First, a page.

Increase your knowledge with AutoCAD Map 3D Skill Builders. The topics covered in these papers provide more advanced, solution-oriented information than you will find in the traditional Map 3D tutorials. Check back frequently, as new Skill Builders are posted on a regular basis.
Creating Presentation Maps
In this skill builder, you will utilize the sophisticated styling features of AutoCAD Map 3D to create an attractive and informative map that shows land values for the parcels in the city of Redding, California. The map will be created in layout space with a legend, a compass rose, and a title block. You will experience creating a map using the Map Book template, bringing data into your map, styling it and creating a legend, and publishing the completed map.
Creating a Georeferenced DWF
In this skill builder, you'll create a map for an electrician who checks signals in the city of Redding, California. On these maintenance rounds, the electrician brings a laptop computer connected to a GPS device. You'll style the signals to make them easier to find and you'll label the roads to help with navigation. Because the map is georeferenced, the electrician can select a particular signal, determine its coordinates, and center the map at that location. The electrician can also enter comments, using the markup feature, and send the comments back to you. You can open the markup file in AutoCAD Map 3D and make any desired changes in the original drawing. Using the GPS device connected to the laptop, Autodesk Design Review can also track the current location throughout the maintenance run, helping the electrician determine the best route to the next signal.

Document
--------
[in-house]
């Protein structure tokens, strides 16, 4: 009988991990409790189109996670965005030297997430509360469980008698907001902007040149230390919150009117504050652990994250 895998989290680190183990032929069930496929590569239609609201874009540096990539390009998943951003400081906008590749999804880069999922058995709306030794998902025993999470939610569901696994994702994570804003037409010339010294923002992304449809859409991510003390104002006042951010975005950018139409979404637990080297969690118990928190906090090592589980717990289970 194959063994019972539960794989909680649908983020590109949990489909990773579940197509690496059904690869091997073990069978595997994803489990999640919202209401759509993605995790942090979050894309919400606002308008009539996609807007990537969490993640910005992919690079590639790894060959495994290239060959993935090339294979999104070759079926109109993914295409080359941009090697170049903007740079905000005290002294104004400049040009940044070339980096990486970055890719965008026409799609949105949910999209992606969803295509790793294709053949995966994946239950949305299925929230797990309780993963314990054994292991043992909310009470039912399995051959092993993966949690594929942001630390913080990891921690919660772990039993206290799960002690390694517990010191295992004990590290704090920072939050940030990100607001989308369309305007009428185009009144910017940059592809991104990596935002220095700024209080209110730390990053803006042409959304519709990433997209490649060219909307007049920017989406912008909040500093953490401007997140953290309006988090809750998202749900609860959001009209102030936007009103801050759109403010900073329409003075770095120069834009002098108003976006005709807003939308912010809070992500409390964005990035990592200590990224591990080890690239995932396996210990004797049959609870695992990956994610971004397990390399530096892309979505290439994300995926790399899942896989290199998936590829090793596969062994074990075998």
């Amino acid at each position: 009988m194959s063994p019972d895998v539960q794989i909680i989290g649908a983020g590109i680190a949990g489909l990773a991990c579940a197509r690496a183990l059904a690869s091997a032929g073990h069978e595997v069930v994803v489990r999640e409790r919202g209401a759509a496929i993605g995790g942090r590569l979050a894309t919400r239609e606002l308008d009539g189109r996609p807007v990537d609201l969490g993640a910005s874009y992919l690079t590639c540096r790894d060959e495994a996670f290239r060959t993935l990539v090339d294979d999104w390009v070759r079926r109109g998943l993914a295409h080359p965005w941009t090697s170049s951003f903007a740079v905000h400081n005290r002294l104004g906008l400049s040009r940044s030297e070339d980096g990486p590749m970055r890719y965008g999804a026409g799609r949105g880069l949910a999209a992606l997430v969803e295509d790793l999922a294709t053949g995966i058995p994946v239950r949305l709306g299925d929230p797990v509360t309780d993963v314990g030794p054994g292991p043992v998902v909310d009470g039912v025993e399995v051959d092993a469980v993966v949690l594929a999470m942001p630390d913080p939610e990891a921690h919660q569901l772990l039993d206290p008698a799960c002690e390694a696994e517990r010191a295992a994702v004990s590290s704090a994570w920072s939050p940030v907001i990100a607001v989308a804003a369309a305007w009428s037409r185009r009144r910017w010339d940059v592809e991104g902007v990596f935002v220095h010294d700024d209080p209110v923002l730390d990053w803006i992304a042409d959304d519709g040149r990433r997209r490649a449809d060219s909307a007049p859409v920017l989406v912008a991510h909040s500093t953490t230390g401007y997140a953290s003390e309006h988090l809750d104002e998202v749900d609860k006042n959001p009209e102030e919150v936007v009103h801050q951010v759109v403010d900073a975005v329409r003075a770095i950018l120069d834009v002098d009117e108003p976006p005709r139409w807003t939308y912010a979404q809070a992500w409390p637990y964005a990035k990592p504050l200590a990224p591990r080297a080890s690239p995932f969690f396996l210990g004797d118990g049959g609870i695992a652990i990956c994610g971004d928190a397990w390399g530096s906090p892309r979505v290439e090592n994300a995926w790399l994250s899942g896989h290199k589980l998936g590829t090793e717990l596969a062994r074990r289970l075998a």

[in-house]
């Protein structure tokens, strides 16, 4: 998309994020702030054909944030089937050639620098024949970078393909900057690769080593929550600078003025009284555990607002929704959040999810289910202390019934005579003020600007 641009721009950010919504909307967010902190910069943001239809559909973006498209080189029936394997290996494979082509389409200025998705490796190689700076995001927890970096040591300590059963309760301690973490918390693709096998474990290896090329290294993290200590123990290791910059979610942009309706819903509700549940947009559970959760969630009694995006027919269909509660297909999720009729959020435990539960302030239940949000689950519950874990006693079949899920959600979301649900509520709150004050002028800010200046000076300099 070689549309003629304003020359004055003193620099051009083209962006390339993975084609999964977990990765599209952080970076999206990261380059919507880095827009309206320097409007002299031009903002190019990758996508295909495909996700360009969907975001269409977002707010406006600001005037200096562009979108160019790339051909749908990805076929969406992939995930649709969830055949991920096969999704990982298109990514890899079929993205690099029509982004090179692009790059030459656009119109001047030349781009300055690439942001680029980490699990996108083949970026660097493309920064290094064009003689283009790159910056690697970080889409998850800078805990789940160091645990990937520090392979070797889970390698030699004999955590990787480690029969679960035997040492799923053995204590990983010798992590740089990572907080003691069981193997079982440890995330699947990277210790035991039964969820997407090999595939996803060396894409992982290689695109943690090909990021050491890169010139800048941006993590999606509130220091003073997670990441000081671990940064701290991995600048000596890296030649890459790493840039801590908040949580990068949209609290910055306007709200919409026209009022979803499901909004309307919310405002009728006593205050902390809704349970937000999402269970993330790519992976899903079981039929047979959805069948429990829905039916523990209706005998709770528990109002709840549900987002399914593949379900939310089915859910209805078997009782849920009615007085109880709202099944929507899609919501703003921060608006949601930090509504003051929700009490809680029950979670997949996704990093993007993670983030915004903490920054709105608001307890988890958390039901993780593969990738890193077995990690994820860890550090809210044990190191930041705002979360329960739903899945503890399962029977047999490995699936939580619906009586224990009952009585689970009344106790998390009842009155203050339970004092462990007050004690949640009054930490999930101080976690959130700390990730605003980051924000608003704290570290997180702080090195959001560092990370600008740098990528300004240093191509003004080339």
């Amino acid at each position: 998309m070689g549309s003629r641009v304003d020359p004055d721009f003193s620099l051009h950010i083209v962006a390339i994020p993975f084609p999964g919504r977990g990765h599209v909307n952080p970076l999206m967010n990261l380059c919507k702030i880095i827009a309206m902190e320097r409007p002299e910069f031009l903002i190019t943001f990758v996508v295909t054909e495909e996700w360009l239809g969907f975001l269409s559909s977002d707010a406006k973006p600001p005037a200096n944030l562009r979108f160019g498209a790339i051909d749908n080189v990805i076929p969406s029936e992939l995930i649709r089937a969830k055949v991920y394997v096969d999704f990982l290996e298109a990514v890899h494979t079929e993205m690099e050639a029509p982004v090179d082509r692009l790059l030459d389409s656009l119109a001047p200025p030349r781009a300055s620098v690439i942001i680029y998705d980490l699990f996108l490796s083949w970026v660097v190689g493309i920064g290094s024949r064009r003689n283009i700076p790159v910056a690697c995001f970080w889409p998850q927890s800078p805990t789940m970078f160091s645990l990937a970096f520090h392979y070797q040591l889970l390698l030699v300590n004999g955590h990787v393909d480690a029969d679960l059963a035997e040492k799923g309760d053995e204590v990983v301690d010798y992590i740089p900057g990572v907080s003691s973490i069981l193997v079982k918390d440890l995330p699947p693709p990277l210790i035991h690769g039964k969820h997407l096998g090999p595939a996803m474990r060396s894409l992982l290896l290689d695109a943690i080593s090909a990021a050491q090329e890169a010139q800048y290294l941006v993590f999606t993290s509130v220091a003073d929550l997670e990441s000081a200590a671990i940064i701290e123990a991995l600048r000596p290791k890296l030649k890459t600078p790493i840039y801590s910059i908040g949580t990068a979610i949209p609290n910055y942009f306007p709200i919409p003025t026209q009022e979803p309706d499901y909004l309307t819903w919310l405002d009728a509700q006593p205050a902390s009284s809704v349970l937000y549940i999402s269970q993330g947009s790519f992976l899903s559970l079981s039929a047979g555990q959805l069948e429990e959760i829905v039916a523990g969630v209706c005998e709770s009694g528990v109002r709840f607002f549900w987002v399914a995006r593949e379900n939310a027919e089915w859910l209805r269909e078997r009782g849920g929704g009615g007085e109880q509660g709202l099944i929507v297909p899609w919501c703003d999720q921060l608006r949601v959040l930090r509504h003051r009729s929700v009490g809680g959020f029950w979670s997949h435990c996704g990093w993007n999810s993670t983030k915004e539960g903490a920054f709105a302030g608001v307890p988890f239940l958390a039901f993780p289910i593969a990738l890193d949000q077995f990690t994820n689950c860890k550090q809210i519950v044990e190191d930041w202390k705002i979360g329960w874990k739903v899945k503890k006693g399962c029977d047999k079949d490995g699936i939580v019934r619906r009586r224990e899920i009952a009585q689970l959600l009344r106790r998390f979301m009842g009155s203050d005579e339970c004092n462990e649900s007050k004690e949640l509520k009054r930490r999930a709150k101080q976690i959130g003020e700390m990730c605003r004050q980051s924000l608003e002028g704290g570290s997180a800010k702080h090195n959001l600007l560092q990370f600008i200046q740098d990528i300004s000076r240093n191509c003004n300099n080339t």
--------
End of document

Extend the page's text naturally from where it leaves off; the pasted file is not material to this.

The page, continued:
Classifying Drawing Objects
This skill builder walks you through creating object classes, classifying drawing objects, and using object classes as you create and edit maps.
Object classification gives you a way to ensure that a particular set of drawing objects meets standards you set and has the properties you define. For example, if you define a class called Roads, you can specify that it can contain only line objects, that all members of the Roads class have a property for number of lanes, and that the value for that property be between 1 and 6. Then, only line objects that represent 1- to 6-lane roads can be added to the Roads class.
Object classification is useful when you are preparing drawing files for export to a spatial data (FDO) format, such as SDF or Oracle. You can export objects based on object classes to ensure that each set of exported objects has only the properties assigned to it by its object class. Object classification is also helpful when you create metadata.
Working with 3D Surfaces
Combine raster images depicting 3D surfaces with vector images showing features, and then use styling to give viewers a three-dimensional sense of the area represented. (April 2006)
Creating a Map Book with an Inset
Create a “mini-atlas” of your map. Place different sections on individual pages, and include a zoomed-in inset on one sheet. (April 2006)
Getting Your Civil 3D Data into Map 3D and a Geospatial Data Store
Export information from Civil 3D to a Spatial Data Format (SDF) file, and attach the result to an Autodesk Map 3D map. Copy the information from that SDF file into another geospatial data store. (April 2006)